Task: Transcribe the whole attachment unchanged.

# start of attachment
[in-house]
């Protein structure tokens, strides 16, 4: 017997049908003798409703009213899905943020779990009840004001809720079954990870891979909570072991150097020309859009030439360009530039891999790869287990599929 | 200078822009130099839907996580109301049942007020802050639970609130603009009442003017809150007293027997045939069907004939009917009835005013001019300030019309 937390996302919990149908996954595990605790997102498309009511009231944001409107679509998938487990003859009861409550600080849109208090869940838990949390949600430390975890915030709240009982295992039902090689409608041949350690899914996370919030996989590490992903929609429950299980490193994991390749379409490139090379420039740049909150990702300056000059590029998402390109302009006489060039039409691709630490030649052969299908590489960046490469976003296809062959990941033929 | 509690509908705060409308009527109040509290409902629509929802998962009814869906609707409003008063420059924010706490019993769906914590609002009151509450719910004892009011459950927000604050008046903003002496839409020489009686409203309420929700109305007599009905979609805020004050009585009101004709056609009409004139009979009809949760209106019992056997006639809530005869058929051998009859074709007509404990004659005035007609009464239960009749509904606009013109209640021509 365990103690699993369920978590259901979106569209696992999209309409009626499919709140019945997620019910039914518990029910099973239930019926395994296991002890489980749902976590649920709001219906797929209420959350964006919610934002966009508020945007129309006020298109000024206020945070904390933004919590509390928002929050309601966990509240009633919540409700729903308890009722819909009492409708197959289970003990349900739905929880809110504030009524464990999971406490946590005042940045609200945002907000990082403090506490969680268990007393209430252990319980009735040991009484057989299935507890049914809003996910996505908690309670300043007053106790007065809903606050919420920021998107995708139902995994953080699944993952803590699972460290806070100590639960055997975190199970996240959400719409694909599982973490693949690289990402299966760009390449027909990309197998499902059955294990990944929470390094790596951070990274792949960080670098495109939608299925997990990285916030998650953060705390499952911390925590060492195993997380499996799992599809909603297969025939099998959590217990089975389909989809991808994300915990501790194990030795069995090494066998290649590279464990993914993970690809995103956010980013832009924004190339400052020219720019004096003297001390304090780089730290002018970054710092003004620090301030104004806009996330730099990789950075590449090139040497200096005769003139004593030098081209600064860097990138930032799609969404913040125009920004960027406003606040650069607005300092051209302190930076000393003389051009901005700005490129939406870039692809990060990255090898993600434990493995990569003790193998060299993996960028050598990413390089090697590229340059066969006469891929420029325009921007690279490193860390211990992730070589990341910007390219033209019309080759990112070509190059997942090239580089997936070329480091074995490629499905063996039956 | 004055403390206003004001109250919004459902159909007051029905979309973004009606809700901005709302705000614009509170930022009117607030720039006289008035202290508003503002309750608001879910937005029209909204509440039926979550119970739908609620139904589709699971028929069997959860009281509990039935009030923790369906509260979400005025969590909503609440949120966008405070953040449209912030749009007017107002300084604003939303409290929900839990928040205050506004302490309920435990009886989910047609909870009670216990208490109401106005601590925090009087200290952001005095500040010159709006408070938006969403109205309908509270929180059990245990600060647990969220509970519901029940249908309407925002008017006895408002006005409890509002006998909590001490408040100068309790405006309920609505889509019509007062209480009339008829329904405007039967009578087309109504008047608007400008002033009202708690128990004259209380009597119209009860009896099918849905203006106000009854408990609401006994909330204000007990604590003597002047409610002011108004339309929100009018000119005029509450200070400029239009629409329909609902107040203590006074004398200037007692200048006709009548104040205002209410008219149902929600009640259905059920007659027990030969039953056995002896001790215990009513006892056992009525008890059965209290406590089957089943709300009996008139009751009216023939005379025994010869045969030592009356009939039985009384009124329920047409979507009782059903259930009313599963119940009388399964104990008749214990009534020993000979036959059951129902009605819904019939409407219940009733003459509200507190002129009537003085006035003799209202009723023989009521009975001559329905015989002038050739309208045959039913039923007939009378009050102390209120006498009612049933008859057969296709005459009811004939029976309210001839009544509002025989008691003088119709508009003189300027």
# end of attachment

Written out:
[in-house]
């Protein structure tokens, strides 16, 4: 017997049908003798409703009213899905943020779990009840004001809720079954990870891979909570072991150097020309859009030439360009530039891999790869287990599929 | 200078822009130099839907996580109301049942007020802050639970609130603009009442003017809150007293027997045939069907004939009917009835005013001019300030019309 937390996302919990149908996954595990605790997102498309009511009231944001409107679509998938487990003859009861409550600080849109208090869940838990949390949600430390975890915030709240009982295992039902090689409608041949350690899914996370919030996989590490992903929609429950299980490193994991390749379409490139090379420039740049909150990702300056000059590029998402390109302009006489060039039409691709630490030649052969299908590489960046490469976003296809062959990941033929 | 509690509908705060409308009527109040509290409902629509929802998962009814869906609707409003008063420059924010706490019993769906914590609002009151509450719910004892009011459950927000604050008046903003002496839409020489009686409203309420929700109305007599009905979609805020004050009585009101004709056609009409004139009979009809949760209106019992056997006639809530005869058929051998009859074709007509404990004659005035007609009464239960009749509904606009013109209640021509 365990103690699993369920978590259901979106569209696992999209309409009626499919709140019945997620019910039914518990029910099973239930019926395994296991002890489980749902976590649920709001219906797929209420959350964006919610934002966009508020945007129309006020298109000024206020945070904390933004919590509390928002929050309601966990509240009633919540409700729903308890009722819909009492409708197959289970003990349900739905929880809110504030009524464990999971406490946590005042940045609200945002907000990082403090506490969680268990007393209430252990319980009735040991009484057989299935507890049914809003996910996505908690309670300043007053106790007065809903606050919420920021998107995708139902995994953080699944993952803590699972460290806070100590639960055997975190199970996240959400719409694909599982973490693949690289990402299966760009390449027909990309197998499902059955294990990944929470390094790596951070990274792949960080670098495109939608299925997990990285916030998650953060705390499952911390925590060492195993997380499996799992599809909603297969025939099998959590217990089975389909989809991808994300915990501790194990030795069995090494066998290649590279464990993914993970690809995103956010980013832009924004190339400052020219720019004096003297001390304090780089730290002018970054710092003004620090301030104004806009996330730099990789950075590449090139040497200096005769003139004593030098081209600064860097990138930032799609969404913040125009920004960027406003606040650069607005300092051209302190930076000393003389051009901005700005490129939406870039692809990060990255090898993600434990493995990569003790193998060299993996960028050598990413390089090697590229340059066969006469891929420029325009921007690279490193860390211990992730070589990341910007390219033209019309080759990112070509190059997942090239580089997936070329480091074995490629499905063996039956 | 004055403390206003004001109250919004459902159909007051029905979309973004009606809700901005709302705000614009509170930022009117607030720039006289008035202290508003503002309750608001879910937005029209909204509440039926979550119970739908609620139904589709699971028929069997959860009281509990039935009030923790369906509260979400005025969590909503609440949120966008405070953040449209912030749009007017107002300084604003939303409290929900839990928040205050506004302490309920435990009886989910047609909870009670216990208490109401106005601590925090009087200290952001005095500040010159709006408070938006969403109205309908509270929180059990245990600060647990969220509970519901029940249908309407925002008017006895408002006005409890509002006998909590001490408040100068309790405006309920609505889509019509007062209480009339008829329904405007039967009578087309109504008047608007400008002033009202708690128990004259209380009597119209009860009896099918849905203006106000009854408990609401006994909330204000007990604590003597002047409610002011108004339309929100009018000119005029509450200070400029239009629409329909609902107040203590006074004398200037007692200048006709009548104040205002209410008219149902929600009640259905059920007659027990030969039953056995002896001790215990009513006892056992009525008890059965209290406590089957089943709300009996008139009751009216023939005379025994010869045969030592009356009939039985009384009124329920047409979507009782059903259930009313599963119940009388399964104990008749214990009534020993000979036959059951129902009605819904019939409407219940009733003459509200507190002129009537003085006035003799209202009723023989009521009975001559329905015989002038050739309208045959039913039923007939009378009050102390209120006498009612049933008859057969296709005459009811004939029976309210001839009544509002025989008691003088119709508009003189300027």